Isaiah 1:11-15, 16-20; Matthew 7:21-23; 2 Peter 1:1-11
It seems that Abba is giving a warning concerning the lure of attempting to establish our own self-righteousness. Although we are primarily focusing on Isaiah 1:16-20, I felt led to also check out what comes immediately before that passage. Abba used some extremely strong language in these verses to express how weary He was with the sacrifices, offerings, Festival observances, and prayers that were being offered. Apparently, it is possible to be “doing all the right things” but in the end find that our supposedly righteous behavior is disgusting to Him.
Matthew 7:21-23 is a similar but even more alarming passage. It is interesting to note here what the people are saying and perhaps more importantly what they are not saying. They are describing the wonderful, righteous things they did in His name. However, they make no mention of any trust they may have had in what He had accomplished for them.
2 Peter 1:1-7 beautiful describes what Abba has provided for us. What a powerful passage! These are things that we are not able to accomplish for ourselves. A friend once said that it is important to make a clear distinction between what Abba does for us and what He expects us to do for ourselves in response to His goodness to us. It seems that the enemy loves to blur the lines and cause confusion in this area, which can lead us directly into seeking to establish our own self-righteous. Verses 8-11 continue with an explanation of what we are to focus our efforts on. The last phrase in verse 9 seems to be a key; it is crucial that we remember that our past sins have been washed away. This is a precious thing Abba has done for us!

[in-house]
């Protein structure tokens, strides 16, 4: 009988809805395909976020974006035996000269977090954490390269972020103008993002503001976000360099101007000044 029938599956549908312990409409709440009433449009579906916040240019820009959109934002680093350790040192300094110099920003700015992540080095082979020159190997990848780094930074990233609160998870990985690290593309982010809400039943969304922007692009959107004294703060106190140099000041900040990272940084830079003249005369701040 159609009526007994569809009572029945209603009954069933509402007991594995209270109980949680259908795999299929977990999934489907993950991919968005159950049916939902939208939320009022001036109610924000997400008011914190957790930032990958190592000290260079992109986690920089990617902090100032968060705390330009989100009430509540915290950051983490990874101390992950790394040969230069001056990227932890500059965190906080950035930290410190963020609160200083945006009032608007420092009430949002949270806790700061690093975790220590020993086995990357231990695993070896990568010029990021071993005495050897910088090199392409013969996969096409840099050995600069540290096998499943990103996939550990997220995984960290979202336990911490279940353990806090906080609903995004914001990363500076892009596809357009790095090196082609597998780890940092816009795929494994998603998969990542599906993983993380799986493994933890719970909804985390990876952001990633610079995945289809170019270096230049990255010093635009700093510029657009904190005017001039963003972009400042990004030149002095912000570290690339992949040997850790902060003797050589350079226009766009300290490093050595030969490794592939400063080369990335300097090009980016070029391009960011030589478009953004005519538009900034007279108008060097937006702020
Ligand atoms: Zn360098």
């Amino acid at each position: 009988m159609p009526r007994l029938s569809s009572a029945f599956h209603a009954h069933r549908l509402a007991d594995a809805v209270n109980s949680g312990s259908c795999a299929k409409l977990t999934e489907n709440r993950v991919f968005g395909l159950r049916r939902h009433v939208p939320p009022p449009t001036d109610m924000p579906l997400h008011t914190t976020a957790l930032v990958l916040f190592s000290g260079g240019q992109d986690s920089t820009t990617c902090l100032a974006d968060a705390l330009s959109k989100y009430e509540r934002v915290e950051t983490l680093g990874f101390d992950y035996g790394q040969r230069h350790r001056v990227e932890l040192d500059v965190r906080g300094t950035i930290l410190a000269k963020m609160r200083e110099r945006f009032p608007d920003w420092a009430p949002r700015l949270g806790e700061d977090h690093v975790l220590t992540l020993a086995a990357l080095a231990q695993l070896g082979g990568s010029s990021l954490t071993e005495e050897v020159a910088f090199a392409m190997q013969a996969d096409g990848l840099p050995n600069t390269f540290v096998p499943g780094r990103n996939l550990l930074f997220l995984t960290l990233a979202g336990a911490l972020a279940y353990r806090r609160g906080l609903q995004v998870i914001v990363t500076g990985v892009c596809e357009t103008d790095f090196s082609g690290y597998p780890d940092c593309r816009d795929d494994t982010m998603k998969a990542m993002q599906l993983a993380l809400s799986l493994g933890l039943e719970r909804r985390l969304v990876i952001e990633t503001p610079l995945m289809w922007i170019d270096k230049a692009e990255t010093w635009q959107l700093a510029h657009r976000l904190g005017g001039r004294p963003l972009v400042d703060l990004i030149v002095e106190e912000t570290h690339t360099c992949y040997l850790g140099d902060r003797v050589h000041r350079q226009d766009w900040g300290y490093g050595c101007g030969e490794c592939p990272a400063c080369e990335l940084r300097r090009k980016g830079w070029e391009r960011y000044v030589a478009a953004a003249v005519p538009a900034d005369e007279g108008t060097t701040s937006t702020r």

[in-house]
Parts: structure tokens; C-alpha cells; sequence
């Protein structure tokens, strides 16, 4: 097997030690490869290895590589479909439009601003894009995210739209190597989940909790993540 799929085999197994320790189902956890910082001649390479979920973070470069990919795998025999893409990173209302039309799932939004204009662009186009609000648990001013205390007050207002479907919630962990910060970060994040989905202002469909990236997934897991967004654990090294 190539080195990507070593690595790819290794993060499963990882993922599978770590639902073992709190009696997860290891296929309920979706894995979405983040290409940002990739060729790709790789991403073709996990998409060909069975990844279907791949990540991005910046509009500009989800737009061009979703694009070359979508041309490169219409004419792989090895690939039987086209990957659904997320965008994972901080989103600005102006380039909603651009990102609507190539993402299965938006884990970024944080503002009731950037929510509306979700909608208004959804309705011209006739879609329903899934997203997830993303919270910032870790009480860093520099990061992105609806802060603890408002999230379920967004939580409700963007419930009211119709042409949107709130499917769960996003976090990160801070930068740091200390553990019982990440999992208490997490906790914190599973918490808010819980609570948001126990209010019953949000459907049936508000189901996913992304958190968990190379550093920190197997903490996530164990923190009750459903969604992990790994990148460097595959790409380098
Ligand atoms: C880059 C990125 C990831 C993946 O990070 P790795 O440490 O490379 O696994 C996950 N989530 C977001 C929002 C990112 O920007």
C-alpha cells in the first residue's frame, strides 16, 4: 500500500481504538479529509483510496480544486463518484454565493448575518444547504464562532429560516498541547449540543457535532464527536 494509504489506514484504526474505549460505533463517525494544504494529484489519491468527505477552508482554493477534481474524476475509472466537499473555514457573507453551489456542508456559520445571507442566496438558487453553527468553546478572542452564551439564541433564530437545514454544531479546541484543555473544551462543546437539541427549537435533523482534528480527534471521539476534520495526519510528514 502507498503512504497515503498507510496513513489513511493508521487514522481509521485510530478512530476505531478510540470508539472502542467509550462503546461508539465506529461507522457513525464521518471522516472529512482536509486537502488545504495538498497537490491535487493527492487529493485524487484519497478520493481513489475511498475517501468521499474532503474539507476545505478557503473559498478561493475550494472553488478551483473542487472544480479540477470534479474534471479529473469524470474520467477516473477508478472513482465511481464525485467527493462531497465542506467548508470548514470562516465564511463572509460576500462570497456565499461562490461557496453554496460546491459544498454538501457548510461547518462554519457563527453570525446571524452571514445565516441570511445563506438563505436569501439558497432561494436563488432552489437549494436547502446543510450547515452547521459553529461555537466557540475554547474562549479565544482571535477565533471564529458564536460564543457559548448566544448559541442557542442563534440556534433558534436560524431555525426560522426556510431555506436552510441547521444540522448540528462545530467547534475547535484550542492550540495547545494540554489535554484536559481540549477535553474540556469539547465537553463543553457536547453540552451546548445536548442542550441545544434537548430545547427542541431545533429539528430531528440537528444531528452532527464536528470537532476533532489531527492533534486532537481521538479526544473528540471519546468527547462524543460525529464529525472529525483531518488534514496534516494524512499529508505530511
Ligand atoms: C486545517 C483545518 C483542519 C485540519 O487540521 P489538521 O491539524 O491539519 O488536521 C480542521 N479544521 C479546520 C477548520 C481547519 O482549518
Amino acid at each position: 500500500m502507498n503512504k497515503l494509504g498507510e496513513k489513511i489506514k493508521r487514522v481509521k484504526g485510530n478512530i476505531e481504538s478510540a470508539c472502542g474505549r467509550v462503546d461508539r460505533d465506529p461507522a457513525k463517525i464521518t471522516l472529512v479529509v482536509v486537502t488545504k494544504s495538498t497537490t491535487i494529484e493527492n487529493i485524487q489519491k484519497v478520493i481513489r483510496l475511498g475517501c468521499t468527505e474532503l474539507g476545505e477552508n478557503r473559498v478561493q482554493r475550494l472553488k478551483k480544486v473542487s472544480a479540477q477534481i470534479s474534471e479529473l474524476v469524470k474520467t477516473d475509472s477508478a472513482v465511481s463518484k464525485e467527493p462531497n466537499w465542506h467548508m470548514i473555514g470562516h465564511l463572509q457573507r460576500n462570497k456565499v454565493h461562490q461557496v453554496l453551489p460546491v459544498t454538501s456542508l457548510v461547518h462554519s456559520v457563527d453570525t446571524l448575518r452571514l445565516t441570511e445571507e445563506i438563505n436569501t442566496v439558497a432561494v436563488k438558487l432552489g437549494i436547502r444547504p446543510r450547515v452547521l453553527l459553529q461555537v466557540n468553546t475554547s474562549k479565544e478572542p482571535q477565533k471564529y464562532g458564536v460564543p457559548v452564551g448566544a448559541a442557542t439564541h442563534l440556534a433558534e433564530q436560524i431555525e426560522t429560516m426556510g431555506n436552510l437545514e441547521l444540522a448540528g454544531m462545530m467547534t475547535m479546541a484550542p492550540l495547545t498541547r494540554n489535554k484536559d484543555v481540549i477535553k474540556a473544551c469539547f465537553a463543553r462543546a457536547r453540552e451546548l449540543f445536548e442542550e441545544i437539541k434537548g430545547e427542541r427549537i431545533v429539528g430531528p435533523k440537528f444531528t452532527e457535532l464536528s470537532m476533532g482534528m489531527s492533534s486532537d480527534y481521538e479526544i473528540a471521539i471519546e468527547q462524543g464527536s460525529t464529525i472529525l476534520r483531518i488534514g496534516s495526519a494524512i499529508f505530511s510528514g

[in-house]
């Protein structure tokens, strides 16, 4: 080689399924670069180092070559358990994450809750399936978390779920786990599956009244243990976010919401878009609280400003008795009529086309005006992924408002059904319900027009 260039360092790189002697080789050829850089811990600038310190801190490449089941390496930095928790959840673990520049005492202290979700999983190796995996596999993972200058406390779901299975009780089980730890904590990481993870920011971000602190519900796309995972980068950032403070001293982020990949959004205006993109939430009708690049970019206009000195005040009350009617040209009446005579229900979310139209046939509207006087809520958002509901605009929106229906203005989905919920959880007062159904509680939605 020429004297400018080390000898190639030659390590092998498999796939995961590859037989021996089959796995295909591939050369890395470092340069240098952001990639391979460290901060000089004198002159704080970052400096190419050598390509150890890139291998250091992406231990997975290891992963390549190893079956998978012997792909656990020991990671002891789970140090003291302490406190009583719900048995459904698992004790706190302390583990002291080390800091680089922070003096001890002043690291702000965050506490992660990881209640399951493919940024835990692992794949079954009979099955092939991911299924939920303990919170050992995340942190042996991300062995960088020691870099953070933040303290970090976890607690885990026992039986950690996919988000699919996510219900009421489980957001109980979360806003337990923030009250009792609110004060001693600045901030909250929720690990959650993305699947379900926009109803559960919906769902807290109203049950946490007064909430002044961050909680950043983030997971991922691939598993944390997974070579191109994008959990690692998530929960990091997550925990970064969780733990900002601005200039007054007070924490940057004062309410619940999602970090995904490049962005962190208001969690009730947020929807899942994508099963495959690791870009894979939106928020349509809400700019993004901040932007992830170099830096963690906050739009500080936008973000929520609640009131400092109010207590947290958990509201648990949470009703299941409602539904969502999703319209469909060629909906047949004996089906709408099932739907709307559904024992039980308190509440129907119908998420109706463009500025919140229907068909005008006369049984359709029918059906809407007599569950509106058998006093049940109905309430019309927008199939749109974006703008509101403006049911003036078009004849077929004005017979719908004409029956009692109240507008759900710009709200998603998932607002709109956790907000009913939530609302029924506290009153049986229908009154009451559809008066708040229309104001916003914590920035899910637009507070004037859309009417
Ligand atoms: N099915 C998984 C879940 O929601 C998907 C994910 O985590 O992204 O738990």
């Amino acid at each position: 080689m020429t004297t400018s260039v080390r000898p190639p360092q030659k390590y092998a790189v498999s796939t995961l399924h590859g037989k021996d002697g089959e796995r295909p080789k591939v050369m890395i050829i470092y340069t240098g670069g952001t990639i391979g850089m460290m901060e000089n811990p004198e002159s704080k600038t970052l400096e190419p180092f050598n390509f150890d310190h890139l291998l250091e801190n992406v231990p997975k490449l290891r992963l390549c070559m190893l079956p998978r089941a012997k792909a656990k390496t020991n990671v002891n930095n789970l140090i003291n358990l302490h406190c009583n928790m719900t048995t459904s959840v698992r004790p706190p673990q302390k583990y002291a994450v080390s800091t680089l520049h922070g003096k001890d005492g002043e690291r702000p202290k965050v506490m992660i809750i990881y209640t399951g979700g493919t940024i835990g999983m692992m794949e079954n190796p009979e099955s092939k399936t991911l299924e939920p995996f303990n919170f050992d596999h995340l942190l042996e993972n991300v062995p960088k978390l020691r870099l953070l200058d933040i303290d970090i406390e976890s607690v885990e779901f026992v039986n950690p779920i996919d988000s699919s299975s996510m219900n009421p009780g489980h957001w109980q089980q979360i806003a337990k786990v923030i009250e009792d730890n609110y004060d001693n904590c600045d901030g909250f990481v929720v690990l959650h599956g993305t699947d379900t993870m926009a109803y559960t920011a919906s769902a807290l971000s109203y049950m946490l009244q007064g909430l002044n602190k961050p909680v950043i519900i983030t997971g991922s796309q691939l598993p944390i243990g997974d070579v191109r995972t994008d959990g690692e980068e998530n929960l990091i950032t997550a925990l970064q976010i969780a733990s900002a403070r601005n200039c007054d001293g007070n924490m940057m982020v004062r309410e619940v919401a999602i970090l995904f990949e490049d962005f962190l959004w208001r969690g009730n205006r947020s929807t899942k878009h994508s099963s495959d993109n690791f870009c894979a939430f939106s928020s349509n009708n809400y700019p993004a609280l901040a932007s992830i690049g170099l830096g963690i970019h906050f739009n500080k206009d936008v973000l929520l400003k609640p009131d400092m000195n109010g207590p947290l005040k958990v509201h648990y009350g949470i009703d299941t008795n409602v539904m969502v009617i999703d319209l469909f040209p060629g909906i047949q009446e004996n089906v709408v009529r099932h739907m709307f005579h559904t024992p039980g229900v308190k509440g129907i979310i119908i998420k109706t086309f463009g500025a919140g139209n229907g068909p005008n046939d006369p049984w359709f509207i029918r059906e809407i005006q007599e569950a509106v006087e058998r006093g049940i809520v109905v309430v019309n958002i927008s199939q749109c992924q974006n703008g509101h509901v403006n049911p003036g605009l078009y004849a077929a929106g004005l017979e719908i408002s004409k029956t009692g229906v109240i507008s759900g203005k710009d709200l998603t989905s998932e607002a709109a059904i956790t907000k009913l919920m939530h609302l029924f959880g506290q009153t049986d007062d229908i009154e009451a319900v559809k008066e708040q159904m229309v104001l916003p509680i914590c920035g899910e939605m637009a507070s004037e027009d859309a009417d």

This leads us back to Isaiah 1:16-20. In verse 18 Abba invites us to come and have a dialog with Him and explains that the scarlet and crimson stain of our sins will be washed white like snow or wool. This sounds like the righteousness that He has provided for us and that we are unable to achieve for ourselves. But there are also important instructions for us in the surrounding verses that we need to heed and that describe our response of repentance. We need to stop doing evil and learn to do good, and He explains what that looks like. “Seek justice, relieve the oppressed, defend orphans, plead for the widow.”
There is one last thought that a friend shared yesterday concerning repentance. As vitally important as it is, we need to guard against focusing on it too much and becoming overly self-absorbed. It seems that even repentance can be used in an effort to establish self-righteousness. Our focus ultimately needs to be on the One whom we love with all our heart and with all our soul and with all our strength.